This book presents a new approach to understanding the family unit and how and why it functions as it does. The approach focuses on the cognitions of family members and how these, in turn, shape individuals' behavior and the functioning of the family system.
The use of the cognitive-behavioral perspective in family science has gained a quick and broad acceptance among social scientists and practitioners during the past decade. One reason for its success is that the basics of the approach are easy to learn and apply. Specifically, the approach maintains that a person who believes that he or she is a failure will -- because of this cognition -- act in certain self-defeating ways and have various self-deprecating feelings.
The wide acceptance of the cognitive-behavioral approach rests on more than its simplicity: the approach has repeatedly proven itself in the laboratory and in the clinic. The knowledge readers of this volume will gain about the cognitive-behavioral approach provides them with tools that they can use to better understand not only the family interactions, but the thoughts, feelings, and behaviors of individuals -- including themselves -- in the family setting.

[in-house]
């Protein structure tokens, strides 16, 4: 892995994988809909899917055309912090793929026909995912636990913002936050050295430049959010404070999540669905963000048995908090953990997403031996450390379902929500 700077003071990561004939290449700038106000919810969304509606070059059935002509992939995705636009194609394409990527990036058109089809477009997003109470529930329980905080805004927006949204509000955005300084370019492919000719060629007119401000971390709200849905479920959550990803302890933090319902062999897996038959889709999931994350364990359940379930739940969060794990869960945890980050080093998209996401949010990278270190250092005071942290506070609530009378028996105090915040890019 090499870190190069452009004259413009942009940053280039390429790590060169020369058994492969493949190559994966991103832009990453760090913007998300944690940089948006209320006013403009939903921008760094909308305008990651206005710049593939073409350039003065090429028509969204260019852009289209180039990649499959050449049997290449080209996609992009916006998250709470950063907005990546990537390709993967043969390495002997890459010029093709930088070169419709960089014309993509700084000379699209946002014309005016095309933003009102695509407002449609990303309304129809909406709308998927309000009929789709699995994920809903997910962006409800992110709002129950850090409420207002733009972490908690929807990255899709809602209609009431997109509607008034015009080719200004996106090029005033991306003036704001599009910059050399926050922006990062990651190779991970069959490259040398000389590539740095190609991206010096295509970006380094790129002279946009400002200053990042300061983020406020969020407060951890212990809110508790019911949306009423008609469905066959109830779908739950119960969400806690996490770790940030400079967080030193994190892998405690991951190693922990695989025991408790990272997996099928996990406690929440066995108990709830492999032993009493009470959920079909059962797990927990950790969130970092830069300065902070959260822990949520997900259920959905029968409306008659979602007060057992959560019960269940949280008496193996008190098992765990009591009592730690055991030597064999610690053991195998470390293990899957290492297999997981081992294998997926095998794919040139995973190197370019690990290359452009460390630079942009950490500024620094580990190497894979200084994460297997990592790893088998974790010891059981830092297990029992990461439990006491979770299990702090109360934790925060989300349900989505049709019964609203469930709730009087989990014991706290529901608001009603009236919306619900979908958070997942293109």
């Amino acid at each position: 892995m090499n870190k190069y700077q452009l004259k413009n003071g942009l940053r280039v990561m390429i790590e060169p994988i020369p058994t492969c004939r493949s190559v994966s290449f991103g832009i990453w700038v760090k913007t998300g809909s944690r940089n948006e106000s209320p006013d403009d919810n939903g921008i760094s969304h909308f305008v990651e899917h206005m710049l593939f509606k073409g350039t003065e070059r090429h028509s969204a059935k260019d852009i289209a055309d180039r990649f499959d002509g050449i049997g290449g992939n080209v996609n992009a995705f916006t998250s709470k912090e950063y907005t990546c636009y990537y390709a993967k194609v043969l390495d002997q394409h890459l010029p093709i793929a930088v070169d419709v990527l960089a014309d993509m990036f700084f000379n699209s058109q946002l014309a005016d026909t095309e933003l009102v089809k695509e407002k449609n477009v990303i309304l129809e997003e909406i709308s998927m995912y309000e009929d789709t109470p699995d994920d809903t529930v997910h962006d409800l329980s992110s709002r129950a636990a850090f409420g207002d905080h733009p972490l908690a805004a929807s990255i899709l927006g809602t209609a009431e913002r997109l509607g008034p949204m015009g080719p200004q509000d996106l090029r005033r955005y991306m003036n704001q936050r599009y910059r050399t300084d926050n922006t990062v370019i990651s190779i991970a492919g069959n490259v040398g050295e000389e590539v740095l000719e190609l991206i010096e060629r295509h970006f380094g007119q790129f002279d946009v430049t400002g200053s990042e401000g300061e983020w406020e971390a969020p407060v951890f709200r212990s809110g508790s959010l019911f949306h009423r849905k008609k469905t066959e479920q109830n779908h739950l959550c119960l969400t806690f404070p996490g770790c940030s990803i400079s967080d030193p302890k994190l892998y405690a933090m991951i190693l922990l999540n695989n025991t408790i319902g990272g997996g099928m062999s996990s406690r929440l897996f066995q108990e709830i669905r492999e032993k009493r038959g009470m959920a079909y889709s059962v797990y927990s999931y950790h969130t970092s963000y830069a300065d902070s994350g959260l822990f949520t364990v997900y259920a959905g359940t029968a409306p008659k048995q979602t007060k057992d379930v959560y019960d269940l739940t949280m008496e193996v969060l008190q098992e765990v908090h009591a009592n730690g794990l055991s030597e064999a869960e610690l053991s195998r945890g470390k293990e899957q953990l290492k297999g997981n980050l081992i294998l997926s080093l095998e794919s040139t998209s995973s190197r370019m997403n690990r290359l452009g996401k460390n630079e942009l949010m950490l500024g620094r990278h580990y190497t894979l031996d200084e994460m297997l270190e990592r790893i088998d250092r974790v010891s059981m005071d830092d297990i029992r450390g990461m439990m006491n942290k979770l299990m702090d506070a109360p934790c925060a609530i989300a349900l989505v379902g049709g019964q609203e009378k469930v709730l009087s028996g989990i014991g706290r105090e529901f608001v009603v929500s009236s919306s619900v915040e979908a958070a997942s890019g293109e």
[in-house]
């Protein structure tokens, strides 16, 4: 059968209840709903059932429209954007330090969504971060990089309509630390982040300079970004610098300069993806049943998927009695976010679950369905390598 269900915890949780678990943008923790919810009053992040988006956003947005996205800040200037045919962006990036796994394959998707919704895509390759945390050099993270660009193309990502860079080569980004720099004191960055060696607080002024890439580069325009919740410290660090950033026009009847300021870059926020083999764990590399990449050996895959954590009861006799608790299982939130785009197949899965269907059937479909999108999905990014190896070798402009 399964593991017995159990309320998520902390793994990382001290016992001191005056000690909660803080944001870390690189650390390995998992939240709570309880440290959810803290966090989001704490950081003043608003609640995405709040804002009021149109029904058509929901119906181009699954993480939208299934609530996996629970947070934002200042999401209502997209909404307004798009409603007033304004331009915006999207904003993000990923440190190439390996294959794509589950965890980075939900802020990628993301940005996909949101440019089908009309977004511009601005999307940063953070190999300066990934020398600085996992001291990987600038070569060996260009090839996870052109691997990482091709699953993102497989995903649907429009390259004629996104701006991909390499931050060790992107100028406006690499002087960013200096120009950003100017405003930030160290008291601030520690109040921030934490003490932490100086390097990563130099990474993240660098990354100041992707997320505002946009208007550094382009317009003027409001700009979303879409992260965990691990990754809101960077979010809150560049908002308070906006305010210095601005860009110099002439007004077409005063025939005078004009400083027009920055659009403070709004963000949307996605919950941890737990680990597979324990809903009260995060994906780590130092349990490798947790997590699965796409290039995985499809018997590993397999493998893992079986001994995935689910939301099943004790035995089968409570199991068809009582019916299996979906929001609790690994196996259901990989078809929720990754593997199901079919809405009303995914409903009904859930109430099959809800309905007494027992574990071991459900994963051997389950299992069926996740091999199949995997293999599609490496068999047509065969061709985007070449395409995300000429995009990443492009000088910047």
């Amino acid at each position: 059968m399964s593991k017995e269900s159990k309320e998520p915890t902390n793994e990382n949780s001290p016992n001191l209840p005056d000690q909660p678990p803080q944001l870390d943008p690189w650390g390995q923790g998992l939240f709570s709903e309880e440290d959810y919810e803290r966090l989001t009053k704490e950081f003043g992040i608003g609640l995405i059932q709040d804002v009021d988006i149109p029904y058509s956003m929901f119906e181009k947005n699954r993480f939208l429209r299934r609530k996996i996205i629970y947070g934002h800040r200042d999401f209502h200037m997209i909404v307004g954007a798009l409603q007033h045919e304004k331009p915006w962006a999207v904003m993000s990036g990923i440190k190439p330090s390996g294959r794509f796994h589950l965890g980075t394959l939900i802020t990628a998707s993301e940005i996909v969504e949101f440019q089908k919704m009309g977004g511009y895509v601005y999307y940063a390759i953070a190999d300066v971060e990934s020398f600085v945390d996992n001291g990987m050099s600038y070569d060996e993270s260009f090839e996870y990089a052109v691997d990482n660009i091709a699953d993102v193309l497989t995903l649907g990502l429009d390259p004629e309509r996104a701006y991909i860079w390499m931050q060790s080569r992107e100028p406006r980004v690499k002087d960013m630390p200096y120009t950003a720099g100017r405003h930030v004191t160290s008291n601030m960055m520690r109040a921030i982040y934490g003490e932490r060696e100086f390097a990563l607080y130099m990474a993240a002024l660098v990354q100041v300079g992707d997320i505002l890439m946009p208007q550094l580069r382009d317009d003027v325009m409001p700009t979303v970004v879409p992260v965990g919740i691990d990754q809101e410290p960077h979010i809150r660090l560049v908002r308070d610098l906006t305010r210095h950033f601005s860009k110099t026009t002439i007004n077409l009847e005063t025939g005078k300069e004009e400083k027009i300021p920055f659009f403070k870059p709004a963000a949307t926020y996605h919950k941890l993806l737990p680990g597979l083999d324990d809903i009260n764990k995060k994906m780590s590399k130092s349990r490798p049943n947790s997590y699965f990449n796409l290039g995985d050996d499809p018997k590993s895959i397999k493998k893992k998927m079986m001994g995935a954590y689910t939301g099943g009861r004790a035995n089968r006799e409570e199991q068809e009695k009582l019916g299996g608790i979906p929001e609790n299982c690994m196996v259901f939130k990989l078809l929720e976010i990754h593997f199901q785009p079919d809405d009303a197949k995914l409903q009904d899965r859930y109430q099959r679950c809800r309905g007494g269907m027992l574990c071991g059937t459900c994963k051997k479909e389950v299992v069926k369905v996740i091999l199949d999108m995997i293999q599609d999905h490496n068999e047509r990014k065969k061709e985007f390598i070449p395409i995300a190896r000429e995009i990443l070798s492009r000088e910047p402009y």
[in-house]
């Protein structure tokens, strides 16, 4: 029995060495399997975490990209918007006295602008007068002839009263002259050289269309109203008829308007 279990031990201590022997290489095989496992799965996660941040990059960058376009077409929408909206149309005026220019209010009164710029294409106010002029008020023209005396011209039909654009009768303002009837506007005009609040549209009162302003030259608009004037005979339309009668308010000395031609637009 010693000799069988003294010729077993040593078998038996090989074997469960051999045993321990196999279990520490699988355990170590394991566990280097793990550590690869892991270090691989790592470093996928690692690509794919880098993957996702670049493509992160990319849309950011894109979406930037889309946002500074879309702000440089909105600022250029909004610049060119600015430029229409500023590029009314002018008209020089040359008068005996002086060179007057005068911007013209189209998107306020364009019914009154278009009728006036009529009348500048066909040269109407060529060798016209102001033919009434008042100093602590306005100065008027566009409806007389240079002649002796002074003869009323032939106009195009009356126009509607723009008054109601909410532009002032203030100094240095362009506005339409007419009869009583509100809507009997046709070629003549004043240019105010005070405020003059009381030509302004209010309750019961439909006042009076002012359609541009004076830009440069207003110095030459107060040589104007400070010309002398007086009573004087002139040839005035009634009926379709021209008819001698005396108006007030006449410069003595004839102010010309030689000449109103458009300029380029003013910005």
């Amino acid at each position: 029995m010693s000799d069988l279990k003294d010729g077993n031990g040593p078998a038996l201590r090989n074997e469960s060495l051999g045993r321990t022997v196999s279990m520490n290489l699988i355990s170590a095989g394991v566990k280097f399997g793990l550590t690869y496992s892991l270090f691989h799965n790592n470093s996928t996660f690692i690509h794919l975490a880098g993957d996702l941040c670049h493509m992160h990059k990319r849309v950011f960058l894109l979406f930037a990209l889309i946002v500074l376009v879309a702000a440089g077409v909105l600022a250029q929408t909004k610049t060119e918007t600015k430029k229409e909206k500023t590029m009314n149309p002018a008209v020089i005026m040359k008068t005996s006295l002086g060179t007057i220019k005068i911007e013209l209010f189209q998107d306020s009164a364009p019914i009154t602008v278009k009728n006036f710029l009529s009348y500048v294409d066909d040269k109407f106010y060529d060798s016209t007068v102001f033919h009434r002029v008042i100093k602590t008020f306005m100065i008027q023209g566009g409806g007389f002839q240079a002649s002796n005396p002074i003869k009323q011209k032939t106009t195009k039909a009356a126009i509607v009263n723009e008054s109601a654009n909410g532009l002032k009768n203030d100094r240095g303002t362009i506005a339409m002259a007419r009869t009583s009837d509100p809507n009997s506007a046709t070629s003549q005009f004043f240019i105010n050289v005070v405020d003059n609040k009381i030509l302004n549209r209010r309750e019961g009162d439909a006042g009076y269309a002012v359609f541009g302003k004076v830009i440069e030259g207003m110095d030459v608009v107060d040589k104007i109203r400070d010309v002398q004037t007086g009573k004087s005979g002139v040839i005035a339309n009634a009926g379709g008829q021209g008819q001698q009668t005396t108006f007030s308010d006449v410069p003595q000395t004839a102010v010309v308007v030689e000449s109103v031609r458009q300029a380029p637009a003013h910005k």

Table of Contents
Contents: Preface. Part I: Theoretical and Conceptual Perspectives. The Struggle to Understand the Family. The Cognitive-Behavioral Perspective. The Cognitive-Behavioral Family Model. Cognitions Within the Family Schema. Part II: Applications. Family Health. Assessment. Cognitive-Behavior Family Therapy: An Overview. Three Therapeutic Strategies. Family Life Education. Research.
Schwebel, Andrew I.; Fine, Mark A.; Schwebel, Andrew
"An extremely useful and timely model for applying cognitive-behavioral theory...to the family....Highly recommended."
"Excellent writing, conscientious documentation, and thorough discussion based on research and theory make [this] book valuable to family scientists and practitioners....a highly readable book for upper division undergraduate courses and graduate seminars. Furthermore, the book is concrete enough to be of value to many lay persons."
—Journal of Marriage and the Family